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Biomarker analysis of liver cells exposed to surfactant-wrapped and oxidized multi-walled carbon nanotubes (MWCNTs)
Henderson, Matt, D. Bouchard, X. Chang, S. Al-Abed, AND Q. Teng. Biomarker analysis of liver cells exposed to surfactant-wrapped and oxidized multi-walled carbon nanotubes (MWCNTs). SCIENCE OF THE TOTAL ENVIRONMENT. Elsevier BV, AMSTERDAM, Netherlands, 565:777–786, (2016).
Published in the journal, Science of the Total Environment.
Carbon nanotubes (CNTs) have great potential in industrial, consumer, and mechanical applications, based partly on their unique structural, optical and electronic properties. CNTs are commonly oxidized or treated with surfactants to facilitate aqueous solution processing, and these CNT surface modifications also increase possible human and ecological exposures to nanoparticle-contaminated waters. To determine the exposure outcomes of oxidized and surfactant-wrapped multiwalled carbon nanotubes (MWCNTs) on biochemical processes, metabolomics-based profiling of human liver cells (C3A) was utilized. Cells were exposed to 0, 10, or 100 ng/mL of MWCNTs for 24 and 48 h; MWCNT particle size distribution, charge, and aggregation were monitored concurrently during exposures. Following MWCNT exposure, cellular metabolites were extracted, lyophilized, and buffered for 1H NMR analysis. Acquired spectra were subjected to both multivariate and univariate analysis to determine the consequences of nanotube exposure on the metabolite profile of C3A cells. Resulting scores plots illustrated temporal and dose-dependent metabolite responses to all MWCNTs tested. Loadings plots coupled with t-test filtered spectra identified metabolites of interest. XPS analysis revealed the presence of hydroxyl and carboxyl functionalities on both MWCNTs surfaces. Metal content analysis by ICP-AES indicated that the total mass concentration of the potentially toxic impurities in the exposure experiments were extremely low (i.e. [Ni] ≤ 2 × 10− 10 g/mL). Preliminary data suggested that MWCNT exposure causes perturbations in biochemical processes involved in cellular oxidation as well as fluxes in amino acid metabolism and fatty acid synthesis. Dose-response trajectories were apparent and spectral peaks related to both dose and MWCNT dispersion methodologies were determined. Correlations of the significant changes in metabolites will help to identify potential biomarkers associated with carbonaceous nanoparticle exposure.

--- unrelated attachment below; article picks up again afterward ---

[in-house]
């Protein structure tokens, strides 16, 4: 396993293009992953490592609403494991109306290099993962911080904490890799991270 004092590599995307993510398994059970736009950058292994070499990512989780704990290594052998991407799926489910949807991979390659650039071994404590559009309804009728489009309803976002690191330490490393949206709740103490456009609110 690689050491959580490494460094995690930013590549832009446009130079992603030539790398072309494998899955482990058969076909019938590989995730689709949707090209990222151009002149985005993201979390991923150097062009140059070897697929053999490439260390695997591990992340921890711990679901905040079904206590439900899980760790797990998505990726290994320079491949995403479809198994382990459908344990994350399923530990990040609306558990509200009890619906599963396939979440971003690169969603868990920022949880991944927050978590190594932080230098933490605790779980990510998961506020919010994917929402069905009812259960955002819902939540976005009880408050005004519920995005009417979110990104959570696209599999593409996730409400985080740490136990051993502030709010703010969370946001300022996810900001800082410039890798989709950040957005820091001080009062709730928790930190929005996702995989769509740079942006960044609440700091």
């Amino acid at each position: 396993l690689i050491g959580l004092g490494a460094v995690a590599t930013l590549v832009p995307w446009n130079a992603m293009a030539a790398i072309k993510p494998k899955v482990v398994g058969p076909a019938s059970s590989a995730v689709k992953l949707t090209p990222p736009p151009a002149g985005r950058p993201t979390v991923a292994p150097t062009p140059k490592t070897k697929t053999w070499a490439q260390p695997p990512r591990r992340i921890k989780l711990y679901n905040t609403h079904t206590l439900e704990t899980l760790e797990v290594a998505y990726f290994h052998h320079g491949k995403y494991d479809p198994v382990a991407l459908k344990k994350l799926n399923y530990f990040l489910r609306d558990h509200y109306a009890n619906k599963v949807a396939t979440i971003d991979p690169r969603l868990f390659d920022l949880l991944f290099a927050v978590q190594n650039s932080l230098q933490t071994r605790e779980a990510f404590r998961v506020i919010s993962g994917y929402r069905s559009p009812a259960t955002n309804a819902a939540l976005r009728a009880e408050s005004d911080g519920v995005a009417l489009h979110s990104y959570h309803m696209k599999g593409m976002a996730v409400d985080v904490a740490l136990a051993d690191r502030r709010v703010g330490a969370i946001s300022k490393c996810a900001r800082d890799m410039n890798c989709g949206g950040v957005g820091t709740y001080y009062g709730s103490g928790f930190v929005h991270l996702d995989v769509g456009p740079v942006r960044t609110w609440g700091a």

Record Details:Record Type: DOCUMENT (JOURNAL/PEER REVIEWED JOURNAL)
Organization:U.S. ENVIRONMENTAL PROTECTION AGENCY
OFFICE OF RESEARCH AND DEVELOPMENT
NATIONAL EXPOSURE RESEARCH LABORATORY
EXPOSURE METHODS & MEASUREMENT DIVISION